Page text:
I just looked at the Wikipedia article on beamforming and i can understand your confusion. It ‘s trying to explain too much at once. There are some nomenclature issues as well, MUSIC is a direction finding technique. It doesn’t form beams in the literal sense.
Unfortunately a lot of articles as well as books are written by people who understand the material for other people who understand the material.
You should also be aware that beamforming isn’t always or even practical solution for many audio situations. Shotgun microphones or parabolic reflectors are often good and potentially cheaper solutions. People who study bird songs tend to use these.
In addition to your known direction, you need known locations of your microphones.
The simplest way to beamform is to place all your microphones on a plane that is perpendicular to the direction of the source you want to amplify and then sum the outputs of all the microphones. This is based on the assumption that the source is far enough away so that you can neglect the curvature of the wavefront. This assumption depends on the assumption that the source can be considered a point emitter.
Another way to put this is that the acoustic delay time from the source to each microphone is the same. The Wikipedia article used the term constructive interference to say the same thing.
If locating the microphones on the coherent wavefront is not possible, one introduces delays in each microphone so that each summed microphone has the same acoustic distance travel time from the source when coherently summed. This introduction of delays can be very general and permit the array to coherently sum the sounds from many chosen directions. Since you say you have recordings, this is your task.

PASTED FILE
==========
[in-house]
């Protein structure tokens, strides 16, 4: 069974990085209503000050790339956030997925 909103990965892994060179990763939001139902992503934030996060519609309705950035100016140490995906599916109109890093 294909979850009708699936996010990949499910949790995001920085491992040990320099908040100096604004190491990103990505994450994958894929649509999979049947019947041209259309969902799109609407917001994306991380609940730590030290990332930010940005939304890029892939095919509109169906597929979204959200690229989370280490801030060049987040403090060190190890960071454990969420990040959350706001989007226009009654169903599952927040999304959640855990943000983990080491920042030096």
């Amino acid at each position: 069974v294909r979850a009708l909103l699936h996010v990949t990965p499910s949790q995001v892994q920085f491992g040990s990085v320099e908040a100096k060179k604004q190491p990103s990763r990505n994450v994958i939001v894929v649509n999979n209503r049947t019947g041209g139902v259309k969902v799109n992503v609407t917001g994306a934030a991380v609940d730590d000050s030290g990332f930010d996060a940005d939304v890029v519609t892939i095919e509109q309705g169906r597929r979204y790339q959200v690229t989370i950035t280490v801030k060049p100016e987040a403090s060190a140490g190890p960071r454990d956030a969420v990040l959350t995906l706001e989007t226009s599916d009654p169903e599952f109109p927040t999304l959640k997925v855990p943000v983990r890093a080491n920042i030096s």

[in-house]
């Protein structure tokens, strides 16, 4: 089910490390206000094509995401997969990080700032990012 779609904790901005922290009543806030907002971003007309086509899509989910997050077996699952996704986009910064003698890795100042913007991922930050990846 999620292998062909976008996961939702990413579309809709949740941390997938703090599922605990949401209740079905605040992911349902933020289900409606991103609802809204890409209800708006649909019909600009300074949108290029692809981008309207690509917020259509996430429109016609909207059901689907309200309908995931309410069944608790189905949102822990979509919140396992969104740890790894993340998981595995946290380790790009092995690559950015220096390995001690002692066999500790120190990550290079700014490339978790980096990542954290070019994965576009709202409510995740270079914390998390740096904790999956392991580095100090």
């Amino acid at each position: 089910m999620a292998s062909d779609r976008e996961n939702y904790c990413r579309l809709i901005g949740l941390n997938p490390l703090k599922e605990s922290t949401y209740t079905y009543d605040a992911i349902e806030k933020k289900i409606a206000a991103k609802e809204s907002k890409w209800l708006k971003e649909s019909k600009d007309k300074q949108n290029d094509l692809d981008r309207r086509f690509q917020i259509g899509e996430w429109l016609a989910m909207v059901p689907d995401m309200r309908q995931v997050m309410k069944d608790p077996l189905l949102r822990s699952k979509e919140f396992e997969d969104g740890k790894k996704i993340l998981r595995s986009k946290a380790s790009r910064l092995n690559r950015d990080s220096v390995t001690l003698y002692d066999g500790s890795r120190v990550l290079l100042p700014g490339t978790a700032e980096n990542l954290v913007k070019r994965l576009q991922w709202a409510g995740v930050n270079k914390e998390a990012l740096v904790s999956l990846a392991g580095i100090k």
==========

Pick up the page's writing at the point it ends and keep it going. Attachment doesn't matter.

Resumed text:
Each microphone should have a clear line-of-sight to your source. Microphones typically have a directional response as well so it helps to point each microphone at the source as well. One cannot compensate for the individual directivity of each microphone by introducing delays. Actually a lot of the material written about arrays makes the unrealistic assumption that each microphone has an omnidirectional response.
There are numerous effects that complicate conventional delay-and-sum beamforming as i have described it. The source sounds can arrive at the array from more than one direction which is called multi-path. The signal can cause destructive interference with itself in this circumstance. Inside of rooms there is a lot of potential multipath. The source can’t be considered a simple point source. These are only a few complications.
You can have another loud source that impinges on the array, so even if not coherently summed, still interfere with the source of interest. The way to treat this is to steer a second beam towards that source and judiciously subtract its sound from the sound of interest. There is an entire literature on optimal beamforming that treats this situation.
Summarizing, beamforming may or may not be worth it. It takes specialized hardware like synchronized multichannel analog-to-digital converters.
It isn’t cheap compared with a shotgun microphone. Beamforming is often done because nothing else is possible.